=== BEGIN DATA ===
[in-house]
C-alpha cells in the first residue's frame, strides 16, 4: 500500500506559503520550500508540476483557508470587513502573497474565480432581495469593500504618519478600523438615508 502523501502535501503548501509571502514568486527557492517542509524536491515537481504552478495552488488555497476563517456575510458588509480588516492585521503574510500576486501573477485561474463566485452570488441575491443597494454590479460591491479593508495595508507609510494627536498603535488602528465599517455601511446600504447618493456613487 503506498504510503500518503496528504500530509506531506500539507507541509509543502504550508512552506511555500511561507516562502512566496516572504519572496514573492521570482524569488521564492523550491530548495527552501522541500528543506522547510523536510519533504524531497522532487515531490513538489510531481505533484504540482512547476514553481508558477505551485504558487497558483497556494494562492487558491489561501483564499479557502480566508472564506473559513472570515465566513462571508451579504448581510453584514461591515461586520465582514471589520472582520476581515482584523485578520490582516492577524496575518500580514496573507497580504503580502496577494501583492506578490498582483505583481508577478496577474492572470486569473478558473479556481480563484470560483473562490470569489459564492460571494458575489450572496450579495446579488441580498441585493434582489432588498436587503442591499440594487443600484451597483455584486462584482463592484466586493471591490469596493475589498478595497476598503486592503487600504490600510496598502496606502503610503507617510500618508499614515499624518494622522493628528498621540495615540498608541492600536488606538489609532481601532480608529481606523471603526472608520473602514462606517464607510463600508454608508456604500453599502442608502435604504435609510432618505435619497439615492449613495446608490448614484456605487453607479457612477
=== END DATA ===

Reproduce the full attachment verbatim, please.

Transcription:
[in-house]
C-alpha cells in the first residue's frame, strides 16, 4: 500500500506559503520550500508540476483557508470587513502573497474565480432581495469593500504618519478600523438615508 502523501502535501503548501509571502514568486527557492517542509524536491515537481504552478495552488488555497476563517456575510458588509480588516492585521503574510500576486501573477485561474463566485452570488441575491443597494454590479460591491479593508495595508507609510494627536498603535488602528465599517455601511446600504447618493456613487 503506498504510503500518503496528504500530509506531506500539507507541509509543502504550508512552506511555500511561507516562502512566496516572504519572496514573492521570482524569488521564492523550491530548495527552501522541500528543506522547510523536510519533504524531497522532487515531490513538489510531481505533484504540482512547476514553481508558477505551485504558487497558483497556494494562492487558491489561501483564499479557502480566508472564506473559513472570515465566513462571508451579504448581510453584514461591515461586520465582514471589520472582520476581515482584523485578520490582516492577524496575518500580514496573507497580504503580502496577494501583492506578490498582483505583481508577478496577474492572470486569473478558473479556481480563484470560483473562490470569489459564492460571494458575489450572496450579495446579488441580498441585493434582489432588498436587503442591499440594487443600484451597483455584486462584482463592484466586493471591490469596493475589498478595497476598503486592503487600504490600510496598502496606502503610503507617510500618508499614515499624518494622522493628528498621540495615540498608541492600536488606538489609532481601532480608529481606523471603526472608520473602514462606517464607510463600508454608508456604500453599502442608502435604504435609510432618505435619497439615492449613495446608490448614484456605487453607479457612477